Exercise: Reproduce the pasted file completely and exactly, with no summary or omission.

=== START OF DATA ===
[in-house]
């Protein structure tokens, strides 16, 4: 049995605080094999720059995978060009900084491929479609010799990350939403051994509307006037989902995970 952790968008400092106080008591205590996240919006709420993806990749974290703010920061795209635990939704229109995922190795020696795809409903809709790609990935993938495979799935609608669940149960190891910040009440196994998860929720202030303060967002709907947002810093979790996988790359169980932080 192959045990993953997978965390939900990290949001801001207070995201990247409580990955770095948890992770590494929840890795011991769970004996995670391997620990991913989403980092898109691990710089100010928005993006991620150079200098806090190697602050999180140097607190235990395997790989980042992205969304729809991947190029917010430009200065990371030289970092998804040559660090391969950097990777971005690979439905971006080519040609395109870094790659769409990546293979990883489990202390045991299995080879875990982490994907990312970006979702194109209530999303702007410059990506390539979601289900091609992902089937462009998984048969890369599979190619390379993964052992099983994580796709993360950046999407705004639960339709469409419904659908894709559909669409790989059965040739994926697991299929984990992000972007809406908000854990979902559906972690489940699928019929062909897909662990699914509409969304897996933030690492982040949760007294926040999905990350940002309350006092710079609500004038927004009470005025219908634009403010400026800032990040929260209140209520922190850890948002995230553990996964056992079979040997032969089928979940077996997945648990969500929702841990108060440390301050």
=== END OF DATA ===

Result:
[in-house]
């Protein structure tokens, strides 16, 4: 049995605080094999720059995978060009900084491929479609010799990350939403051994509307006037989902995970 952790968008400092106080008591205590996240919006709420993806990749974290703010920061795209635990939704229109995922190795020696795809409903809709790609990935993938495979799935609608669940149960190891910040009440196994998860929720202030303060967002709907947002810093979790996988790359169980932080 192959045990993953997978965390939900990290949001801001207070995201990247409580990955770095948890992770590494929840890795011991769970004996995670391997620990991913989403980092898109691990710089100010928005993006991620150079200098806090190697602050999180140097607190235990395997790989980042992205969304729809991947190029917010430009200065990371030289970092998804040559660090391969950097990777971005690979439905971006080519040609395109870094790659769409990546293979990883489990202390045991299995080879875990982490994907990312970006979702194109209530999303702007410059990506390539979601289900091609992902089937462009998984048969890369599979190619390379993964052992099983994580796709993360950046999407705004639960339709469409419904659908894709559909669409790989059965040739994926697991299929984990992000972007809406908000854990979902559906972690489940699928019929062909897909662990699914509409969304897996933030690492982040949760007294926040999905990350940002309350006092710079609500004038927004009470005025219908634009403010400026800032990040929260209140209520922190850890948002995230553990996964056992079979040997032969089928979940077996997945648990969500929702841990108060440390301050």